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Zimbabwe is using a new gold-backed currency

Zimbabwe is back in the news again when it comes to monetary economics. The southern African country, which unfortunately became infamous for producing one-billion Zimbabwean dollars banknotes and reaching unprecedented levels of hyperinflation, thus one of the worst economies in history, is now back in the news for this time producing a new currency that is backed by gold.

The relationship between Zimbabwe and inflation is a never-ending tumultuous love affair that makes the Zimbabwean government take drastic measures. Recently, the Reserve Bank of Zimbabwe has launched a new gold-backed currency called ZiG to help stabilize the economy and protect citizens from currency fluctuations and sky-high inflations. ZiG, the gold-backed currency, which stands for “Zimbabwe Gold,” was introduced by the Central Bank governor, John Mushayavanhu on April 5, 2024.

The ZiG replaced the Zimbabwean dollar, which had lost almost all of its value once again. The Reserve Bank of Zimbabwe announced that they have 2.5 tons of gold reserves to back the new currency. Zimbabweans have 21 days to convert their old Zimbabwean dollars into ZiGs, and the new banknotes come in denominations between 1 and 200 ZiGs.

This then begs the following questions: why does the Zimbabwean economy constantly fail? Why is the Zimbabwean economy unable to contain inflation?

The major answer to these two questions is government intervention. Indeed, A key driver has been the Zimbabwean government's history of printing too much money to finance spending. This increases the money supply relative to available goods and services, leading to inflation. Moreover, high inflation erodes trust in the currency. People may hoard goods or switch to using foreign currencies, further accelerating inflation as the local currency weakens.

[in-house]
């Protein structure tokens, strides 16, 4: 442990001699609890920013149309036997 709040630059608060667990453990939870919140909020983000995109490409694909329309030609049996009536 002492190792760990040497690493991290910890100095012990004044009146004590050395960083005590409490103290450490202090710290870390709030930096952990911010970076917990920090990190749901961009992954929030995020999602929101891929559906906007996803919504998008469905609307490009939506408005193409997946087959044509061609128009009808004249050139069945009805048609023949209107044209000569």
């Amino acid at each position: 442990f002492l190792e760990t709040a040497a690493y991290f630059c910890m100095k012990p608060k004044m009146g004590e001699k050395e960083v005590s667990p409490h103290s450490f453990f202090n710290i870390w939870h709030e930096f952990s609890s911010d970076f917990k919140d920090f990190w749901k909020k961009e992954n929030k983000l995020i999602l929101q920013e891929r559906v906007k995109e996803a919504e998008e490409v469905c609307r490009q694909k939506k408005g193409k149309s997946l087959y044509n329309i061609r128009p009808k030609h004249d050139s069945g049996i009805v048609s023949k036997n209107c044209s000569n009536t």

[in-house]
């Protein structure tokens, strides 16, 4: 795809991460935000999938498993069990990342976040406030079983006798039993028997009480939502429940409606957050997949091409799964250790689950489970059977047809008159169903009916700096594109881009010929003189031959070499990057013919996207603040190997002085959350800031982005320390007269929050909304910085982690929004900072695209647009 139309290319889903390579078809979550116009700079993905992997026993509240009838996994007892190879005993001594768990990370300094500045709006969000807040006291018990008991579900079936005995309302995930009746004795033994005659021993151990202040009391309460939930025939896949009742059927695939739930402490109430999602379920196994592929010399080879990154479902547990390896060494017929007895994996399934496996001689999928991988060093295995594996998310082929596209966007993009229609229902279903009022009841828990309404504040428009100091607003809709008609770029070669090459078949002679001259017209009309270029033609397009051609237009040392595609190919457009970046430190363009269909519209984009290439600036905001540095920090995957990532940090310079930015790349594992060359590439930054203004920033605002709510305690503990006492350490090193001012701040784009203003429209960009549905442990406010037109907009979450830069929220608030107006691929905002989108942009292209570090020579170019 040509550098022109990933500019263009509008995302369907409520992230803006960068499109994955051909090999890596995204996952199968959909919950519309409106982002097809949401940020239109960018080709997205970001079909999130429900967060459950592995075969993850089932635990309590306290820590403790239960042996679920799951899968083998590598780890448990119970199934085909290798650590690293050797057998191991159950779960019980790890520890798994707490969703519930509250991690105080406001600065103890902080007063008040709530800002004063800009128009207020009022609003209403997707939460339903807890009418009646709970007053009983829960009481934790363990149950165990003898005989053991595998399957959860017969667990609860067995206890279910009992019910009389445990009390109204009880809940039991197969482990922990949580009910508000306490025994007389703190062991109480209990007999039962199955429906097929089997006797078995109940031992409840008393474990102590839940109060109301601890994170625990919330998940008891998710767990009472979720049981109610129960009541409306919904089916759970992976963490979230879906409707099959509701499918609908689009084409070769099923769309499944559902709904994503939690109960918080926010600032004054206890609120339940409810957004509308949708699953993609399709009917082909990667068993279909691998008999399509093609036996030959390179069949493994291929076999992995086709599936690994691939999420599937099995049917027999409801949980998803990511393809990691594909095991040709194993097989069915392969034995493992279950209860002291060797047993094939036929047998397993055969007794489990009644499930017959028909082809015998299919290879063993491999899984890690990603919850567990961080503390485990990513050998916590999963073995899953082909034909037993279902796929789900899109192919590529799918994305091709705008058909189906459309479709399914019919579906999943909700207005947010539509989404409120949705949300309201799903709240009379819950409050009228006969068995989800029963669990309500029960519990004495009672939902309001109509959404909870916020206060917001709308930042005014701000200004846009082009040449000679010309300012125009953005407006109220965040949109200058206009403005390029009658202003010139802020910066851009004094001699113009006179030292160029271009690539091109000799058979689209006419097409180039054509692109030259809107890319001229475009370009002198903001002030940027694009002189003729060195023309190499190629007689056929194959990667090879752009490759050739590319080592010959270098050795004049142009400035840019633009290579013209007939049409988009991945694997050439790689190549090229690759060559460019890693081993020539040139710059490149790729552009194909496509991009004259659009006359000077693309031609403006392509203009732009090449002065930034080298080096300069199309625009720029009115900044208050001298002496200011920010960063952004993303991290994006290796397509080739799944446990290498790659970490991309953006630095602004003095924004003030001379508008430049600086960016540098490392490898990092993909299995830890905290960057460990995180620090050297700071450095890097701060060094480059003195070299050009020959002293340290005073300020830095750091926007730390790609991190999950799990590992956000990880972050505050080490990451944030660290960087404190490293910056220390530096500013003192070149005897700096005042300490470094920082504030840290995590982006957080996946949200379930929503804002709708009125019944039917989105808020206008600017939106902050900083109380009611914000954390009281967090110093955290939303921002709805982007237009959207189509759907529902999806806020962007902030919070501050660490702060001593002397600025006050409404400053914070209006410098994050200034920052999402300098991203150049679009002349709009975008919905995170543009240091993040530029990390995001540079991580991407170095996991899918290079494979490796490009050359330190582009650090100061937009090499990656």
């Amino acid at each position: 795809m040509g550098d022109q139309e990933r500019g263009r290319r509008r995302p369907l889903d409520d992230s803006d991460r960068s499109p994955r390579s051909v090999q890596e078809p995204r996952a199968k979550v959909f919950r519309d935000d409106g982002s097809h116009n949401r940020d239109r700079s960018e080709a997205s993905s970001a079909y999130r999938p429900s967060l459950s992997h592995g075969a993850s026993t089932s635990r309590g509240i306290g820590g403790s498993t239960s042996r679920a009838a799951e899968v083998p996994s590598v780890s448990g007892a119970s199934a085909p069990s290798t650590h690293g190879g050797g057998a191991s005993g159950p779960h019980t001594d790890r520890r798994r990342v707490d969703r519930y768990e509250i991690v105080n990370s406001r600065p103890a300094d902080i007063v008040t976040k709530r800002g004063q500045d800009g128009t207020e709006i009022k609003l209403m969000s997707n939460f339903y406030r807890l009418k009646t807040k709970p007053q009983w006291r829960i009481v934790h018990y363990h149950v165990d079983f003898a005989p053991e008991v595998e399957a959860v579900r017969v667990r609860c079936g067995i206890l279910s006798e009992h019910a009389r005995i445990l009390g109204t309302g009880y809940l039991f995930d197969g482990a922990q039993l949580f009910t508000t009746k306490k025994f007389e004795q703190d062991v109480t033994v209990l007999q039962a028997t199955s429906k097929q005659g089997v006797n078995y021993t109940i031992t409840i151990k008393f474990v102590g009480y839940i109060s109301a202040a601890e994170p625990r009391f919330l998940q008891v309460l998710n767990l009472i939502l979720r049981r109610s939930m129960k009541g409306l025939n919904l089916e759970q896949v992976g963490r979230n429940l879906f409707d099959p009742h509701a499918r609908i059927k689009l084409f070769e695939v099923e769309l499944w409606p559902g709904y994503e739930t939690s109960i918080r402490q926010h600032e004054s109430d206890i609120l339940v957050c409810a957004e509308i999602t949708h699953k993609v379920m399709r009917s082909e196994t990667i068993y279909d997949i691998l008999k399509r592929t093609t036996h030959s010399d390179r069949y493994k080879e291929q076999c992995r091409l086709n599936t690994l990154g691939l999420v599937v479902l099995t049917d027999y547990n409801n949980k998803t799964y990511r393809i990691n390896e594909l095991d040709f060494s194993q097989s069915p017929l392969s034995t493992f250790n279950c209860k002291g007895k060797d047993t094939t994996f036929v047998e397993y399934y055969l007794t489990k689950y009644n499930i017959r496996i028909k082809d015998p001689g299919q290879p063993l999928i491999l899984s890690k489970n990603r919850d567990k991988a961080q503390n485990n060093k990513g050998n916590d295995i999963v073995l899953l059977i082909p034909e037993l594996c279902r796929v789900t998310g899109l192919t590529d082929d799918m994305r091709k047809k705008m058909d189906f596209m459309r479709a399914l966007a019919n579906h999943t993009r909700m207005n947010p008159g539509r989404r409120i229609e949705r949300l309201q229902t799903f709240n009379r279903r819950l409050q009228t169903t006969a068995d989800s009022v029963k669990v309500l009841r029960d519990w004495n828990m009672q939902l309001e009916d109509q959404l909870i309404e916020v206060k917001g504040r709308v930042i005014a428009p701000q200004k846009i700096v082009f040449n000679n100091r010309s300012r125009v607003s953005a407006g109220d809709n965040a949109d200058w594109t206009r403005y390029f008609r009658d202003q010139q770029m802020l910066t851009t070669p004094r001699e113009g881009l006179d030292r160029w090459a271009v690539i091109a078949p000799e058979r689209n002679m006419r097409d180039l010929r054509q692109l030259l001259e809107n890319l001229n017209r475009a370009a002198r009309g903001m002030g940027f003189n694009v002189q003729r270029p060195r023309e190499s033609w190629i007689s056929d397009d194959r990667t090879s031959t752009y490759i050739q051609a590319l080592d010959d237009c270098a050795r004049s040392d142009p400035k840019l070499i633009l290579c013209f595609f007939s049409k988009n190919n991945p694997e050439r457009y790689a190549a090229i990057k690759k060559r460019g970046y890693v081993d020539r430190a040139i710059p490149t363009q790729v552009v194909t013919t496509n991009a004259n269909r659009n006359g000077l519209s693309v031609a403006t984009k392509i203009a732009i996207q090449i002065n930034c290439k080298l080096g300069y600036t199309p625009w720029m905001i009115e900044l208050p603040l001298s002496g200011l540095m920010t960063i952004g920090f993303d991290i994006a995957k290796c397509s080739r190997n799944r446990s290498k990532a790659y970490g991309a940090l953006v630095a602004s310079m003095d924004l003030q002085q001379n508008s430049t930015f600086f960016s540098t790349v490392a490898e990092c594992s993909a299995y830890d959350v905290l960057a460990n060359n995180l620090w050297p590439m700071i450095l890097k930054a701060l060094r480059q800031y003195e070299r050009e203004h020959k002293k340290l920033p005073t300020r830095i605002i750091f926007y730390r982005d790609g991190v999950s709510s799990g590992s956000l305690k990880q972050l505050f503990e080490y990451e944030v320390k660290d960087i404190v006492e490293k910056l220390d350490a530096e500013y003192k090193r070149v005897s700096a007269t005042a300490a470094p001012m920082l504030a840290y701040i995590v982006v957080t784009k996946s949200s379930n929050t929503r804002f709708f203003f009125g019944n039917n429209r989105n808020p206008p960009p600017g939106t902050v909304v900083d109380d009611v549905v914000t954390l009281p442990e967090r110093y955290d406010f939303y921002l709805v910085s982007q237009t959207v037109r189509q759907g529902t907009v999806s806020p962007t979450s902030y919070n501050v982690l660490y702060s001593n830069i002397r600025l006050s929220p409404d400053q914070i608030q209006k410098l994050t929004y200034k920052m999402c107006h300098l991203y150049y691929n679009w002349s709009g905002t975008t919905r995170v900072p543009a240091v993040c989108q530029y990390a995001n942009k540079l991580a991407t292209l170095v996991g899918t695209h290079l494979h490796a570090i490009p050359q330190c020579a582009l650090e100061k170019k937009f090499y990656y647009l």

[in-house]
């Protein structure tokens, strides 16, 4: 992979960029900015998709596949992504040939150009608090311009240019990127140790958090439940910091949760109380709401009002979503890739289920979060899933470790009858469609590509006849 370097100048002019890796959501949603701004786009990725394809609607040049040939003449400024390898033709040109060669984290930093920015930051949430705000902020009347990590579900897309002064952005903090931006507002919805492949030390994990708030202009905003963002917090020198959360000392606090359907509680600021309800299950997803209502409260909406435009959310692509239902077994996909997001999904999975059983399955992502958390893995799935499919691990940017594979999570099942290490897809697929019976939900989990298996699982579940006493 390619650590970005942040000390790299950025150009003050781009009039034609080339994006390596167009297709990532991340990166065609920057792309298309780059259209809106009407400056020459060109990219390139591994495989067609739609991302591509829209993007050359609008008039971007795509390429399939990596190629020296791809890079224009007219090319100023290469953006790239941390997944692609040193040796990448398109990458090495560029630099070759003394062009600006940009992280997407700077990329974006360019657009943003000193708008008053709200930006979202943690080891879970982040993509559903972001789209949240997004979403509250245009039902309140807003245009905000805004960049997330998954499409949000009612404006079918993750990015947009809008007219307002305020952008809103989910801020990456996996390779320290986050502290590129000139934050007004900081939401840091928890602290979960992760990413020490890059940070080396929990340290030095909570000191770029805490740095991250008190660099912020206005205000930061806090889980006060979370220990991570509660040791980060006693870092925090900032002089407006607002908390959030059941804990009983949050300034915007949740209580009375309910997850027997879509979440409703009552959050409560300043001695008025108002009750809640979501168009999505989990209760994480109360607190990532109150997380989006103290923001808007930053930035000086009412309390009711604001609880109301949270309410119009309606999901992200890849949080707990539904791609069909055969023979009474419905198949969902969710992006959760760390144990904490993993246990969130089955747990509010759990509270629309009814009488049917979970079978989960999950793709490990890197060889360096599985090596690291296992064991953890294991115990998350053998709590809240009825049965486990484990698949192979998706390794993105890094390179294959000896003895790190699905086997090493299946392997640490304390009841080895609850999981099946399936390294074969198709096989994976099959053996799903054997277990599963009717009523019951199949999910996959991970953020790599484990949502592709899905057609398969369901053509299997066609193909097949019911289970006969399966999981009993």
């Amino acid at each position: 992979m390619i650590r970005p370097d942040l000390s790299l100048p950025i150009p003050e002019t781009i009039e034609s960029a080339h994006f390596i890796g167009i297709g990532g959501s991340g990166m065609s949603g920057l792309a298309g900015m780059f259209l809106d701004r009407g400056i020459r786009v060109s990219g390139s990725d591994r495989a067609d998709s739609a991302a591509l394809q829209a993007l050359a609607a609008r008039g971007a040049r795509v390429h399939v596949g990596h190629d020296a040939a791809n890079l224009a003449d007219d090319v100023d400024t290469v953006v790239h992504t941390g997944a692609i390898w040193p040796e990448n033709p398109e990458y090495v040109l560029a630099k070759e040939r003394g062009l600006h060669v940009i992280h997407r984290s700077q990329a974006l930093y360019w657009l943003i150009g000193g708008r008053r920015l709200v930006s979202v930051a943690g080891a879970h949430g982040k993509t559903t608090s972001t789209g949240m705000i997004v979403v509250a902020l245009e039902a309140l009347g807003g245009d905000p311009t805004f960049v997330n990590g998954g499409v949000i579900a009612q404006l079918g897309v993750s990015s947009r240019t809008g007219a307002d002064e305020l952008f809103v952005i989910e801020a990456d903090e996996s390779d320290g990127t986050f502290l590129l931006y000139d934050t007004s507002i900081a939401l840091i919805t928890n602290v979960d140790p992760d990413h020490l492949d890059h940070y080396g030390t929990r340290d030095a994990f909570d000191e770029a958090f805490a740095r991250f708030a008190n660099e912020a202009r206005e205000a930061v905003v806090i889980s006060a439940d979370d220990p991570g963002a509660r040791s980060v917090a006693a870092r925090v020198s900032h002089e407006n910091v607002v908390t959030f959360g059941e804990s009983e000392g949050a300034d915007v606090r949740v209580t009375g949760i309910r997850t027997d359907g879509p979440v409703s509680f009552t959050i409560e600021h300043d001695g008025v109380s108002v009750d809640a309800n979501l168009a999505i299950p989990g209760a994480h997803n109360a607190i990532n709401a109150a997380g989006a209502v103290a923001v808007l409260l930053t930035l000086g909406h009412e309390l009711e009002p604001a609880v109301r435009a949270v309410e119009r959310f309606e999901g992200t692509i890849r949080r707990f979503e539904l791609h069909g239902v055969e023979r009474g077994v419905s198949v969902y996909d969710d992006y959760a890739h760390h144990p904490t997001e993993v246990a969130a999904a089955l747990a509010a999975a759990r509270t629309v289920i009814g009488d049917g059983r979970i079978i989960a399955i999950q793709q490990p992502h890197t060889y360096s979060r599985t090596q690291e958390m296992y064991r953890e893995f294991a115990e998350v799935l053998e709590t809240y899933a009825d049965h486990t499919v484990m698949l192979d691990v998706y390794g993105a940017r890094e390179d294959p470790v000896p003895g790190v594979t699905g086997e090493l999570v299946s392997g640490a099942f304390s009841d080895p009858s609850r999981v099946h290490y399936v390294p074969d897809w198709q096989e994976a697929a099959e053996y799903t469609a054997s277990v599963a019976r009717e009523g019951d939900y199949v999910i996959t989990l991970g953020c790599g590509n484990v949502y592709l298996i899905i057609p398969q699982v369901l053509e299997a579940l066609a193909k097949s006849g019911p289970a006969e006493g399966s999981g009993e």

Zimbabwe's political climate has been volatile, discouraging investment and hindering economic growth. This makes controlling inflation more challenging. And as a developing nation, Zimbabwe is vulnerable to external factors like droughts or fluctuating commodity prices. These disruptions can strain the economy and trigger inflation.

In the early 2000s, government spending rose significantly, fueled by printing money to cover expenses. This coincided with a decline in agricultural production due to land reforms. The result: a surge in money supply chasing after fewer goods, causing prices to spiral out of control. People lost trust in the Zimbabwean dollar, leading to a switch to foreign currencies like the US dollar. This further weakened the local currency and created a vicious cycle of inflation.

Political turmoil can discourage investment and disrupt economic activity. Uncertainty discourages businesses from expanding or hiring, hindering economic growth. This makes it harder for the government to generate revenue through taxes, potentially leading them to print more money to cover spending gaps, fueling inflation again.

Zimbabwe has taken steps to address these issues, including adopting a multicurrency system and implementing fiscal reforms to curb government spending. The recent launch of the gold-backed ZiG is another attempt to restore confidence in the currency. Whether these efforts will be successful remains to be seen, but they represent a move toward economic stability.


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